We don’t need to tell you that The Railway Children is one of the country’s best-loved children’s stories. Edith Nesbit’s 1906 novel about three London children who are forced to make their own fun on a rural railway after their father is wrongly imprisoned and their mother is struggling to make ends meet has delighted children for generations.
It’s so popular that when York Theatre Royal decided to stage their own version at the National Railway Museum in 2008 they won Best Entertainment show at the Olivier Awards (beating all the big West End productions) and the show was taken worldwide from London’s King’s Cross Theatre to Toronto, Canada. Now it’s back in York due to rather vocal demand – audiences were so outraged that they couldn’t get tickets the first time that they wrote to the local press and anybody else who’d listen.
So what’s all the fuss about? Forget your fancy Georgian theatres with polished stages and big sweeping curtains, this production will take The Railway Children back where it belongs – the well-oiled tracks of York’s National Railway Museum. The show will be staged in a purpose-built, 1,000-seater theatre which has been modelled on a traditional railway platform, with the audience seated trackside.
Sounds exciting, but how will it work? The sets will be brought along the tracks on lorries, the actors will perform in the round and the principal actors will be on stage for the full two and a half hours (don’t worry, that includes an interval) – phew, we just hope they don’t run out of steam.
The star of the show is one big hunk of metal – the Great Western Railway Pannier Tank 5775 to be precise. Feeling bemused and uninspired? Wait for it... this is the original locomotive used in Lionel Jeffries’ 1970 film of The Railway Children. You don’t need to be a trainspotter to appreciate that. She’s been restored and repainted in the caramel-brown livery seen in the film and will move along the tracks during the production.
But it’s not all about the train (if you believe that, you’ll believe anything), the show features a host of Northern actors, including Martin Barrass and Berwick Kaler (who we’re more accustomed to seeing throwing custard pies, pulling stunts and issuing gags as the dame and sidekick at York Theatre Royal pantomimes), Andrina Carroll (Between Two Women) and Jacqueline Naylor (Brassed Off).
The Railway Children will also help to launch the career of one up-and-coming York actor, Izaak Cainer, who will stoke the fires for the first time as Peter. After graduating from York College, Izaak was caught by the bright lights of London and went off to study at Mountview Academy of Theatre Arts. The Railway Children will be his biggest part to date and should set him off on the right track.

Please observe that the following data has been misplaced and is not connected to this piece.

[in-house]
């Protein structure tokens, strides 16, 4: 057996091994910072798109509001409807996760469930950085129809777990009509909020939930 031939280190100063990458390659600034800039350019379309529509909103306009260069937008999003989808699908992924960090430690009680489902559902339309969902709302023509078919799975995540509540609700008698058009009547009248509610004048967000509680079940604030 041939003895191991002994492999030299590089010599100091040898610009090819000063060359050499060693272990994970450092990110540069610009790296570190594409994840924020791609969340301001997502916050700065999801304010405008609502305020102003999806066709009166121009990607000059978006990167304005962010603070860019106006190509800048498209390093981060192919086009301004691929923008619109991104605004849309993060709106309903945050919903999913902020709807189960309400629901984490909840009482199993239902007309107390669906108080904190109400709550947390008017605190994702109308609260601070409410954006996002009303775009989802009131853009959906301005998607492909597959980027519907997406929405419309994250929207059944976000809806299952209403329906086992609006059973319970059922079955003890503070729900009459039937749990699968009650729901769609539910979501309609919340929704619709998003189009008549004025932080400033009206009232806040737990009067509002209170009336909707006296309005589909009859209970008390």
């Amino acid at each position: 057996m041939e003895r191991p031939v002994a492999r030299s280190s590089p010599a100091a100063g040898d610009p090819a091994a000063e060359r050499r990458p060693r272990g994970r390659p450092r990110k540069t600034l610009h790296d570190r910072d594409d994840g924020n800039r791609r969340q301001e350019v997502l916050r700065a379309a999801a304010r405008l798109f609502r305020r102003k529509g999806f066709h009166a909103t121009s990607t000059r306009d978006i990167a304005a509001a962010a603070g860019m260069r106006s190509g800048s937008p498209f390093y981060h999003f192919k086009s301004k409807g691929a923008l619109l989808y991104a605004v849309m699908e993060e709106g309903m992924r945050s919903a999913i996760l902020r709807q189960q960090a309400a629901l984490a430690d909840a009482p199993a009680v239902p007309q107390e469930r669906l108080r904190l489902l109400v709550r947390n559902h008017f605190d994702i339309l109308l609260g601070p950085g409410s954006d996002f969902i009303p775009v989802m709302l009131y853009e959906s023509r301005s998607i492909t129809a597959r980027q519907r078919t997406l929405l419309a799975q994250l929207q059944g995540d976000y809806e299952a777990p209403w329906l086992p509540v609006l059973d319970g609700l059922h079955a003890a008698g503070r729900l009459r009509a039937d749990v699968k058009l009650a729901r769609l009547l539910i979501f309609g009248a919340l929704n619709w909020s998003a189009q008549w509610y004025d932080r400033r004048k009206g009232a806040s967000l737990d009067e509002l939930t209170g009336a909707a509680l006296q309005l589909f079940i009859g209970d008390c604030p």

‘It’s really nice to be back,’ he tells us. ‘It’s only once you’ve left a place that you realise how beautiful it is. I love London and York in different ways, but when you step off the train in York you can see how different the pace of life is. In London everyone is an enemy and they all have places to be, but the minute I arrive back into York I relax.’
The show will be a bit of a theatrical homecoming for Izaak who spent his childhood years watching shows at York Theatre Royal. ‘It’s the place that sparked my love of theatre,’ he declares. ‘My birthday is in January so when I was little we used to go to the panto religiously every year. Now I’ve suddenly been thrown into a rehearsal room with Berwick and Martin, which is really nice but a bit surreal.’
But it’s not the other actors Izaak needs to worry about. We wanted to know if he was worried about being upstaged by a train? ‘Absolutely,’ he laughs. ‘The most exciting thing on that stage isn’t going to be us, those children will be screaming for the train. I have a lot of sisters and subsequently lots of nephews and it’s really nice that they can come and see the show, but I suspect they may be more excited about the steam train than watching me perform.’
He doesn’t seem too fazed. In fact, Izaak’s own excitement about the show is probably what will guarantee its success. ‘We got to go and visit the train the other day for a photo shoot and it was really exciting,’ he coos, ‘I suddenly became a 10-year-old boy again.’ We will all see that young boy reemerge on stage this August. With a wealth of childhood memories behind him – he visited the National Rail Museum himself as a child and regularly squabbled with his own siblings – we’re sure Izaak will give a first class performance.
There are so many reasons to go and see The Railway Children, but we think Izaak sums it up best: ‘It’s such a classic tale that everyone has memories of it and a strong connection to it emotionally. It’s a story that has universal qualities for kids and adults alike.’
In fact, you could say it’s just the ticket.
The Railway Children
31st July–5th September
The Signal Box Theatre @ National Railway Museum